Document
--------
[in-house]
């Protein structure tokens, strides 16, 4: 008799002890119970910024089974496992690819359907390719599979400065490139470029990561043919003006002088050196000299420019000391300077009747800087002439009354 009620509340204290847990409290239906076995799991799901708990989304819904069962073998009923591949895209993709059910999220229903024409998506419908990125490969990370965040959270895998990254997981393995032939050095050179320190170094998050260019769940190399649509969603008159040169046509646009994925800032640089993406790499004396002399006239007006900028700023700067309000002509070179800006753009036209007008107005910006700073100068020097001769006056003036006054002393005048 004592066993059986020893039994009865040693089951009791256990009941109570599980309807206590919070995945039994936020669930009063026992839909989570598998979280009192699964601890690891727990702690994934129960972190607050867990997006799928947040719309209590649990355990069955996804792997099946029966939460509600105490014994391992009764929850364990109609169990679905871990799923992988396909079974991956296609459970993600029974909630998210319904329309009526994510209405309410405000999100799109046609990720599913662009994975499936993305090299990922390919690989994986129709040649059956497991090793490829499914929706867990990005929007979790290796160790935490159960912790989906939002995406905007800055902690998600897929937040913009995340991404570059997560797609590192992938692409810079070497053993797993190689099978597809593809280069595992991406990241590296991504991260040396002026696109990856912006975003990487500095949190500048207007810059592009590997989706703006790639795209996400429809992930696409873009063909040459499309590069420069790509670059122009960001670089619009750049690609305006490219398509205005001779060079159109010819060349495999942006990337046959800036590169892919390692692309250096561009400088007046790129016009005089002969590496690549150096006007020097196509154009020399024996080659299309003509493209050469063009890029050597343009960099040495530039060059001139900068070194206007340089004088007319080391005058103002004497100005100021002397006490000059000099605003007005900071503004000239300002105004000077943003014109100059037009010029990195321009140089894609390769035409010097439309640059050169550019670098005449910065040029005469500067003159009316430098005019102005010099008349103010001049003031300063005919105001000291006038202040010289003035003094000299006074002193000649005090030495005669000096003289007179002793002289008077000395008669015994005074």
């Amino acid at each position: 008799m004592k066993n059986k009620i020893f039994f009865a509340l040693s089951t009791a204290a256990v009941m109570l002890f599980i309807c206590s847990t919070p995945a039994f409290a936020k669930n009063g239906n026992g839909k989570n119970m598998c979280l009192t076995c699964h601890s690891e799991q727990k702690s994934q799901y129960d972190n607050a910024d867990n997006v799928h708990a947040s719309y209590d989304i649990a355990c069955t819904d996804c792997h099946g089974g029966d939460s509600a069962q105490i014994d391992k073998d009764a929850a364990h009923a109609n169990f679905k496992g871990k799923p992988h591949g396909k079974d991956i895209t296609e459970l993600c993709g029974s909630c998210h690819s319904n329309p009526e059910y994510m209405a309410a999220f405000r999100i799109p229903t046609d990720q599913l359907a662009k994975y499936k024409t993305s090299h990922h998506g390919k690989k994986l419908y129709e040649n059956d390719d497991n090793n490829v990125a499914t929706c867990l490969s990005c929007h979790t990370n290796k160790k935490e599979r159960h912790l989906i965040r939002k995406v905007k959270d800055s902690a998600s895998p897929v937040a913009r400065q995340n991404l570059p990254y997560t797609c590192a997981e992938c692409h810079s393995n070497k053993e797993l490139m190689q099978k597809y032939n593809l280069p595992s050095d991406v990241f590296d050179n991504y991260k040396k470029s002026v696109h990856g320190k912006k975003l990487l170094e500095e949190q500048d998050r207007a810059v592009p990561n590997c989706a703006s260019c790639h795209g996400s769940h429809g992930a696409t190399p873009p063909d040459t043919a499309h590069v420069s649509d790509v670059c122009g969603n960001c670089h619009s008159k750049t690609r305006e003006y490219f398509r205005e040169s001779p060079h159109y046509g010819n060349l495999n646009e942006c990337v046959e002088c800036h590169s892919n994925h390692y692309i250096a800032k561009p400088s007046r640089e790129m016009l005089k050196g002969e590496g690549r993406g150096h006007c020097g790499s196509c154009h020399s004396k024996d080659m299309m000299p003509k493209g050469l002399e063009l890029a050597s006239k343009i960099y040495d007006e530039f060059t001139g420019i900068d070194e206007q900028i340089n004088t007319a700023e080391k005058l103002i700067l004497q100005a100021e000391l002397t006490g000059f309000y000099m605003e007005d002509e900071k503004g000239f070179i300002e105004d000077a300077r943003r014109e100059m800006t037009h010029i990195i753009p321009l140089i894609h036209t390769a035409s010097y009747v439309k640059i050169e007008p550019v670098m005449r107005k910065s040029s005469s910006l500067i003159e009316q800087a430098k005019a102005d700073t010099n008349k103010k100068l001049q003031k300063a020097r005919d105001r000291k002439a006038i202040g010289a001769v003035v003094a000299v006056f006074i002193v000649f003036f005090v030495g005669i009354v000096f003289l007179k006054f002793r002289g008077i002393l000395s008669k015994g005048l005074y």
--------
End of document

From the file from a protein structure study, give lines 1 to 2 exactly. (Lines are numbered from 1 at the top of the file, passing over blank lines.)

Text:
[in-house]
């Protein structure tokens, strides 16, 4: 008799002890119970910024089974496992690819359907390719599979400065490139470029990561043919003006002088050196000299420019000391300077009747800087002439009354 009620509340204290847990409290239906076995799991799901708990989304819904069962073998009923591949895209993709059910999220229903024409998506419908990125490969990370965040959270895998990254997981393995032939050095050179320190170094998050260019769940190399649509969603008159040169046509646009994925800032640089993406790499004396002399006239007006900028700023700067309000002509070179800006753009036209007008107005910006700073100068020097001769006056003036006054002393005048 004592066993059986020893039994009865040693089951009791256990009941109570599980309807206590919070995945039994936020669930009063026992839909989570598998979280009192699964601890690891727990702690994934129960972190607050867990997006799928947040719309209590649990355990069955996804792997099946029966939460509600105490014994391992009764929850364990109609169990679905871990799923992988396909079974991956296609459970993600029974909630998210319904329309009526994510209405309410405000999100799109046609990720599913662009994975499936993305090299990922390919690989994986129709040649059956497991090793490829499914929706867990990005929007979790290796160790935490159960912790989906939002995406905007800055902690998600897929937040913009995340991404570059997560797609590192992938692409810079070497053993797993190689099978597809593809280069595992991406990241590296991504991260040396002026696109990856912006975003990487500095949190500048207007810059592009590997989706703006790639795209996400429809992930696409873009063909040459499309590069420069790509670059122009960001670089619009750049690609305006490219398509205005001779060079159109010819060349495999942006990337046959800036590169892919390692692309250096561009400088007046790129016009005089002969590496690549150096006007020097196509154009020399024996080659299309003509493209050469063009890029050597343009960099040495530039060059001139900068070194206007340089004088007319080391005058103002004497100005100021002397006490000059000099605003007005900071503004000239300002105004000077943003014109100059037009010029990195321009140089894609390769035409010097439309640059050169550019670098005449910065040029005469500067003159009316430098005019102005010099008349103010001049003031300063005919105001000291006038202040010289003035003094000299006074002193000649005090030495005669000096003289007179002793002289008077000395008669015994005074």